Soaring Corporate Profits With No Competition Undermine Capitalist Principles

The businessman recklessly steps across the worker while the worker bridges the abyss with his body. Can be used in Business and exploitation concepts. (Used clipping mask)

Today’s exceedingly high corporate profit margins look unsustainable if capitalism is to retain credibility. Normally, outsized profits attract competition to benefit consumers.

In competitive markets, rising profitability for companies attracts new entrants. Increased competition then presses prices lower, raising standards of living.

This cycle of creative destruction keeps economies dynamic. Monopolies get disrupted; households gain affordably improving goods and services.

But current profit levels of around 15% suggest dysfunction. Firms are reaping massive earnings with scant competition emerging in response.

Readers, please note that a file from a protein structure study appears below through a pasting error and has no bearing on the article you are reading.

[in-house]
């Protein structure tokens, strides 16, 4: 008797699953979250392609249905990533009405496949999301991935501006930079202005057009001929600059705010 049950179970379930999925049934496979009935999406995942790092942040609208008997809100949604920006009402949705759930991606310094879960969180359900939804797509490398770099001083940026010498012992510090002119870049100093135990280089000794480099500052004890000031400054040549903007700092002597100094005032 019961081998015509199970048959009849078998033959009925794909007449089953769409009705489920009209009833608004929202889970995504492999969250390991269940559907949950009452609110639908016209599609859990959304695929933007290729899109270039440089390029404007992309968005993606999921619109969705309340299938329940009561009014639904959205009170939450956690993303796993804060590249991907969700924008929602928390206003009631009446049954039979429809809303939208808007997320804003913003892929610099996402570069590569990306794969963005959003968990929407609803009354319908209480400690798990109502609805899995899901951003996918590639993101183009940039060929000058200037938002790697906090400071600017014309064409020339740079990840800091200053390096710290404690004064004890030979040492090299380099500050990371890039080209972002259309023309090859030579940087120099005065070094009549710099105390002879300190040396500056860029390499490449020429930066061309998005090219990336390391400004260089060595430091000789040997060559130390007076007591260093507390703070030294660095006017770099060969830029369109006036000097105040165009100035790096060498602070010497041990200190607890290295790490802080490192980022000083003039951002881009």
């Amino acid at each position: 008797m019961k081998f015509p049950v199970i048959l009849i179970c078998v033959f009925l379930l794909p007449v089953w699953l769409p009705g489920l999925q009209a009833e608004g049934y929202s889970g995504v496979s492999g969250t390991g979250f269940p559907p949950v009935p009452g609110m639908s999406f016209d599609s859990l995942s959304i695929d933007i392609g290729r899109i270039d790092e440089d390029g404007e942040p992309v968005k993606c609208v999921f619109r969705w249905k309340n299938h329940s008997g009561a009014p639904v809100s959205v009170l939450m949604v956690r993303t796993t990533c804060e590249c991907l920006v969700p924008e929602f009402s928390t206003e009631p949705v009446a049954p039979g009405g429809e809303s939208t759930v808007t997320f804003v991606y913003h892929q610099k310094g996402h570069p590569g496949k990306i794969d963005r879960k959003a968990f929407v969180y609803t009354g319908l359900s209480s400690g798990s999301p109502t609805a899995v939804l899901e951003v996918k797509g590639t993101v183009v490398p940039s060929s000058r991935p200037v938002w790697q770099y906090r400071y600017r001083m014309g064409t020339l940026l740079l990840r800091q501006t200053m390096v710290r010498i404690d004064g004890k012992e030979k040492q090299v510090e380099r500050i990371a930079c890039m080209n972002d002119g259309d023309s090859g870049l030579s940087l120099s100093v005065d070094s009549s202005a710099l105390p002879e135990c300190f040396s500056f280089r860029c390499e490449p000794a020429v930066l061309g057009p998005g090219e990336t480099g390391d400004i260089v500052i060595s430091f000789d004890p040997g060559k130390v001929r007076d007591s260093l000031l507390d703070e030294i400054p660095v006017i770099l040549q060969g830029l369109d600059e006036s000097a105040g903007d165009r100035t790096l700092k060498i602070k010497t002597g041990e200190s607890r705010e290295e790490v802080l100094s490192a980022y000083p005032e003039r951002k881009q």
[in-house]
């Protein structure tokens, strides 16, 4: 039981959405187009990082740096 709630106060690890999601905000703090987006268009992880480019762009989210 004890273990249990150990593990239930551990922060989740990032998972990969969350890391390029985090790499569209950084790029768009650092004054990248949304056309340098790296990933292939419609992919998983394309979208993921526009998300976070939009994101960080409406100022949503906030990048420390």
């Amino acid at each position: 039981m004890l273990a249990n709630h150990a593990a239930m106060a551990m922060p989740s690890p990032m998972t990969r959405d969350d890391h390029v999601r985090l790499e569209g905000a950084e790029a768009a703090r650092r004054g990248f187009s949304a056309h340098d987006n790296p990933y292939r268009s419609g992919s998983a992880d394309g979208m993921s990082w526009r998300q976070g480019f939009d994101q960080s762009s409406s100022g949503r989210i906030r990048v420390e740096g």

Without the normal forces of market competition kicking in, companies simply hoard windfalls. Workers see wages stagnate as prices rise. Inequality widens further.

For capitalism’s virtues to endure, its excesses must periodically get reined in. Today’s runaway profitability concentrated in a few corporate giants may risk that social contract.

If competitors fail to rise up and contest outsized earnings, trust in market merits will corrode. Politicians may turn instead to profit ceilings and price controls.

Realigning capitalism to more equitable norms requires giant firms to be meaningfully challenged again. Otherwise, the system’s perceived legitimacy will continue eroding.